Agronomy graduate student Luis Bentancor, along with associate professor Dr. Bradley Miller, has been awarded $14,964 in grant money to study soil health indicators in areas impacted by the Dakota Access pipeline installation.
The North Central Region of Sustainable Agriculture Research and Education (NCR-SARE) awarded the funds as part of their Graduate Student Sustainable Agriculture Grant Awards.
Bentancor said they spent about a month to get the proposal for the grant ready and it took about three months to hear they had been awarded the funds.
He said this project came about because of concerns raised by farmers who have observed lower crop yields on the Right of Way (ROW) since the installation of the Dakota Access Pipeline (DAPL) in 2016. This creates a unique opportunity to study soil health, resiliency and resistance across a spectrum of soil parent materials, landscape positions and management practices.
“We have designed a questionnaire for farmers located in the Right of Way to survey their interests to participate in this project, where we ask questions about the conditions when the pipeline was installed, application of any special treatment after pipeline installation, willingness to be with us in the field during sampling among others,” Bentancor said. “We are going to assess physical, chemical and biological properties to evaluate the different soil health indicators in two different physiographic regions, Des Moines Lobe and Southern Iowa Drift Plain.”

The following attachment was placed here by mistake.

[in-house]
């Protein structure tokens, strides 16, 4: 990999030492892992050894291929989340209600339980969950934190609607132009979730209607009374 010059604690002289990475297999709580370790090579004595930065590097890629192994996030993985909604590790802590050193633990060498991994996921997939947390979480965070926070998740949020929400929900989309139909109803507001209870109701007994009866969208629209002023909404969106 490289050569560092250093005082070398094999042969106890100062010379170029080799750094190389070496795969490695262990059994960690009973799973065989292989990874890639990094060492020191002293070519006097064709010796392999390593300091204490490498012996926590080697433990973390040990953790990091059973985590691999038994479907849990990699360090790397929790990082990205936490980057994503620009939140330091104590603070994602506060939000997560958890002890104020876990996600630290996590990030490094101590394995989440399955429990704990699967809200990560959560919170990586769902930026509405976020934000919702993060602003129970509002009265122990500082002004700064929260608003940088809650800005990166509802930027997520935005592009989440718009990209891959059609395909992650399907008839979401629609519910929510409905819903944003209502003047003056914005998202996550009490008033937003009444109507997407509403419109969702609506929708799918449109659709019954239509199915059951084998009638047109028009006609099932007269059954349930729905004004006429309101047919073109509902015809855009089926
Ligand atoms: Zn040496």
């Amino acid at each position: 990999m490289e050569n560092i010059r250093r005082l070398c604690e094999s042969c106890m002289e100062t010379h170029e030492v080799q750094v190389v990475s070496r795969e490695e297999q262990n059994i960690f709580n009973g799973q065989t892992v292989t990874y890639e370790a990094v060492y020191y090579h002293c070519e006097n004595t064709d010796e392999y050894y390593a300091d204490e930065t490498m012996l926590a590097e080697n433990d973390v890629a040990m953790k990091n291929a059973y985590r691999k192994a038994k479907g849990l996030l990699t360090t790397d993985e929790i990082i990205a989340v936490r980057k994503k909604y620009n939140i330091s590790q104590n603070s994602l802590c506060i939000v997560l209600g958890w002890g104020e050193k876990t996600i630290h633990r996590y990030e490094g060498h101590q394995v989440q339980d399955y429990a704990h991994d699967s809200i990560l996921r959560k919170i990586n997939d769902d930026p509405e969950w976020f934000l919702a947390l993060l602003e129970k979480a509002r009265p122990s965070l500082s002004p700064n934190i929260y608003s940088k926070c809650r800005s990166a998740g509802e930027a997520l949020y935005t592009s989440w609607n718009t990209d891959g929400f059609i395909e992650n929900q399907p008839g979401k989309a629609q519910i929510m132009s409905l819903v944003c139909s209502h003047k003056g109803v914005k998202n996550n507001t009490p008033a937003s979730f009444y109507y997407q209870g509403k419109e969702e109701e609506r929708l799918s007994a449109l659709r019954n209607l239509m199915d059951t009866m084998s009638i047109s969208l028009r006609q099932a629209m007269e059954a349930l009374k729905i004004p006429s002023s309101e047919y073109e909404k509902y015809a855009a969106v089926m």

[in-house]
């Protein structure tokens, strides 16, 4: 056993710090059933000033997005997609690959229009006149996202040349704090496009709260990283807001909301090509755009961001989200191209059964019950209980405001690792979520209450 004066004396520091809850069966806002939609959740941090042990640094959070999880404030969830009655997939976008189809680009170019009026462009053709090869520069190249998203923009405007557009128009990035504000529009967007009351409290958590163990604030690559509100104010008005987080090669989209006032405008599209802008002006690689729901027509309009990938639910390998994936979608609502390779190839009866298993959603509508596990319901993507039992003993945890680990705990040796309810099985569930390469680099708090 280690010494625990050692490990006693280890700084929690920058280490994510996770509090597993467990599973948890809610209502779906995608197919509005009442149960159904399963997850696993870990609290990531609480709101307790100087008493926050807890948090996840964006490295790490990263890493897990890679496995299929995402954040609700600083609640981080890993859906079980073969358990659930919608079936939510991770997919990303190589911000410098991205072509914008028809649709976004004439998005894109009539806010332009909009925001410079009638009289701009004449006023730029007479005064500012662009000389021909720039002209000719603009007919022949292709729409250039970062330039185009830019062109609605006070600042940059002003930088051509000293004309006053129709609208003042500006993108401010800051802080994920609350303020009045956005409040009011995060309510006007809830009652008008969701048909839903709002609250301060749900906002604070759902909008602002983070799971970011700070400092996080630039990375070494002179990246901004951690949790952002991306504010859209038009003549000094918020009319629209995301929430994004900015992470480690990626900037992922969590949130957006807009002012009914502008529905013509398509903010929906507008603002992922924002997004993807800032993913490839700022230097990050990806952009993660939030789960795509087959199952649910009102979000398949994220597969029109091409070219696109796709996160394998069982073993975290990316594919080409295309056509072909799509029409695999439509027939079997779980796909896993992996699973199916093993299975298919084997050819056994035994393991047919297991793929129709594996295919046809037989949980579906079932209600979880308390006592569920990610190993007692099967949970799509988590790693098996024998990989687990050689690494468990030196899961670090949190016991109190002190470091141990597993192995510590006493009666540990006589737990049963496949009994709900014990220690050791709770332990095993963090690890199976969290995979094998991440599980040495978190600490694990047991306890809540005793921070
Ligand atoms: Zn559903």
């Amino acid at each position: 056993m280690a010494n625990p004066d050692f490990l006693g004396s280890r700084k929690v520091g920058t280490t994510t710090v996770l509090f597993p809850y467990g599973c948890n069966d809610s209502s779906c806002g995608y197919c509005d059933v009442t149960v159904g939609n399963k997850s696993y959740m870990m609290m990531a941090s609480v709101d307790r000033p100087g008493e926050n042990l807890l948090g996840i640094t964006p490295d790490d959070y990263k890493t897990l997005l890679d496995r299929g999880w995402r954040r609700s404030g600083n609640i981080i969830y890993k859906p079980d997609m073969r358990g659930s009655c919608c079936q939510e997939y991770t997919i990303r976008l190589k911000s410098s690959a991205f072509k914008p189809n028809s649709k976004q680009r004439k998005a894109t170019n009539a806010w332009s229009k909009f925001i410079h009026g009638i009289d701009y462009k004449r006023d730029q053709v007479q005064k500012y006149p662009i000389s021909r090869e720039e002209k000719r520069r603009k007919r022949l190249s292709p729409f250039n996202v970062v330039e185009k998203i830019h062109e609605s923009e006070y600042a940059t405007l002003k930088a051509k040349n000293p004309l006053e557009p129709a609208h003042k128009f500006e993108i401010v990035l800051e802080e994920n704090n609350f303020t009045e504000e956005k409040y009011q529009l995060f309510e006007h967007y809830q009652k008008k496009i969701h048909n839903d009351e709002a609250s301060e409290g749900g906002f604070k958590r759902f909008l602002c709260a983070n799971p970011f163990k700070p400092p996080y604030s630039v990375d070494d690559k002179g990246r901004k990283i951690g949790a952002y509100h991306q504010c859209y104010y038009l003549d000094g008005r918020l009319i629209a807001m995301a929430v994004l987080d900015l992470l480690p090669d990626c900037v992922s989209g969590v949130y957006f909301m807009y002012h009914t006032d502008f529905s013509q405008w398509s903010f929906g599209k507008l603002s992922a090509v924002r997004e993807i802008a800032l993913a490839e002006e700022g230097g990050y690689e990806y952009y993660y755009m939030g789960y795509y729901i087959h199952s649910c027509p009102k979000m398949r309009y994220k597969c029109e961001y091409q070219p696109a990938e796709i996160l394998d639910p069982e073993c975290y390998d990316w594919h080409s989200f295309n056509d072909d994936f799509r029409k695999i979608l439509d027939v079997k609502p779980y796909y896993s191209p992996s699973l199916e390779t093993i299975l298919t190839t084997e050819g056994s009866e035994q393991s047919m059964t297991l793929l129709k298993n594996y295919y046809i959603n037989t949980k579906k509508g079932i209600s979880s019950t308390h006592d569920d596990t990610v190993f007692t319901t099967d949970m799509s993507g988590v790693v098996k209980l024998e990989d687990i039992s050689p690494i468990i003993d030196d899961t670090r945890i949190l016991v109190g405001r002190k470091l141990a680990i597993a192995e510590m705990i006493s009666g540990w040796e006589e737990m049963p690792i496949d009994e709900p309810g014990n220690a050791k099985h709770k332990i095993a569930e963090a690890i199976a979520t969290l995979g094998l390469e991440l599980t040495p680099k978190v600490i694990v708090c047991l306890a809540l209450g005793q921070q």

“We are going to select fields in central and southeast Iowa, to capture a range of soils in Iowa. We will have different soil materials, different hillslope conditions and management practices,” Bentancor said. “So, we will have a variety of conditions to assess how the soil health evolved after six years following the pipeline installation.”
A large amount of the grant money will be used to conduct lab analysis on the soil and for undergraduate training on different lab procedures in the process. Bentancor will collect the soil samples, perform many of the lab measurements, and analyze the final results.
“Our hypothesis is that the capacity of soil health indicators to recover to their original condition will vary by parent material, landscape positions, and management practices,” Bentancor said. “The goal is to create a unique dataset of soil health indicators across a range of soil-forming conditions to better understand soil resiliency and the factors that support the regeneration of healthy soil.”
To accomplish this, samples will be taken along the DAPL path implementing a sampling design stratified by parent material, landscape positions, management practices and disturbed versus undisturbed areas. The Pipeline ROW will then be divided into three parts: pile area, trench area and traffic area.
Relationships between measured soil properties and patterns in remote sensing data will be detected using machine learning. “With this additional step we are seeking to produce a spatially predictive model capable of mapping the soil’s health indicators measured within and surrounding the pipeline ROW,” Bentancor said.
They expect to finish the fieldwork by the end of fall 2022 if the weather cooperates, with the data analysis and lab work to be done by October 2023.